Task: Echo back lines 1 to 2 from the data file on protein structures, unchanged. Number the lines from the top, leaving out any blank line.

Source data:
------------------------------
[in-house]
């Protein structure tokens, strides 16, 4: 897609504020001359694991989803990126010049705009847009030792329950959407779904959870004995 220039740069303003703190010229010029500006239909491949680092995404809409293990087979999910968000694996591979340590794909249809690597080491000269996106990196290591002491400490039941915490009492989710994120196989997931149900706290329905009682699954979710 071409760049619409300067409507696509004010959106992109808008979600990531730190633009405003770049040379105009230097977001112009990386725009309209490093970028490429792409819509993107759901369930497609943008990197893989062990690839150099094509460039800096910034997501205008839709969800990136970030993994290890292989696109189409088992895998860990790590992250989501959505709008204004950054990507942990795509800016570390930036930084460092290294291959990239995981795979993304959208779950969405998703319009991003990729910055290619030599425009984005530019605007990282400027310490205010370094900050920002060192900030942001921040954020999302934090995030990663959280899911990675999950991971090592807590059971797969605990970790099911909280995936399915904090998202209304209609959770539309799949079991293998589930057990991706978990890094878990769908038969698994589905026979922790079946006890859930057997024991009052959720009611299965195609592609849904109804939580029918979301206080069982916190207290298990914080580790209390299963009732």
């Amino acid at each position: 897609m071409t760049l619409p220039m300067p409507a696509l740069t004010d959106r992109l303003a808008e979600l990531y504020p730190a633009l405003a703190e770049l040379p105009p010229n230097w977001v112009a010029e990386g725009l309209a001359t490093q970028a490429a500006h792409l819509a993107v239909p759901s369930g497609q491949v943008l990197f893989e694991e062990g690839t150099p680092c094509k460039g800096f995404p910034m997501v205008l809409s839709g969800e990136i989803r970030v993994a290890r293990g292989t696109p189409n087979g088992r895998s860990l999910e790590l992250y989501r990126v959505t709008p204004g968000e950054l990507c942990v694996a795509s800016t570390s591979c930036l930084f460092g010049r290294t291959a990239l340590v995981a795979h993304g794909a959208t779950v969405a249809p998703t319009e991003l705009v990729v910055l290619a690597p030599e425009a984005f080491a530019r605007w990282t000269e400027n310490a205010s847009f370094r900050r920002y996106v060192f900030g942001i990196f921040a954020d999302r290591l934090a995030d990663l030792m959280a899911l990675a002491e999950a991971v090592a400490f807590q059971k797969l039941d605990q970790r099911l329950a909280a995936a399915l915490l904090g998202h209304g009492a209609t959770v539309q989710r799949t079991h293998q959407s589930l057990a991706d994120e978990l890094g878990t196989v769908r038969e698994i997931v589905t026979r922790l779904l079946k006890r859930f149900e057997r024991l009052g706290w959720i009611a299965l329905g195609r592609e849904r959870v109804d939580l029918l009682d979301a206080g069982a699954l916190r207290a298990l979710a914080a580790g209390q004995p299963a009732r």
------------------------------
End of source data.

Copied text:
[in-house]
């Protein structure tokens, strides 16, 4: 897609504020001359694991989803990126010049705009847009030792329950959407779904959870004995 220039740069303003703190010229010029500006239909491949680092995404809409293990087979999910968000694996591979340590794909249809690597080491000269996106990196290591002491400490039941915490009492989710994120196989997931149900706290329905009682699954979710 071409760049619409300067409507696509004010959106992109808008979600990531730190633009405003770049040379105009230097977001112009990386725009309209490093970028490429792409819509993107759901369930497609943008990197893989062990690839150099094509460039800096910034997501205008839709969800990136970030993994290890292989696109189409088992895998860990790590992250989501959505709008204004950054990507942990795509800016570390930036930084460092290294291959990239995981795979993304959208779950969405998703319009991003990729910055290619030599425009984005530019605007990282400027310490205010370094900050920002060192900030942001921040954020999302934090995030990663959280899911990675999950991971090592807590059971797969605990970790099911909280995936399915904090998202209304209609959770539309799949079991293998589930057990991706978990890094878990769908038969698994589905026979922790079946006890859930057997024991009052959720009611299965195609592609849904109804939580029918979301206080069982916190207290298990914080580790209390299963009732």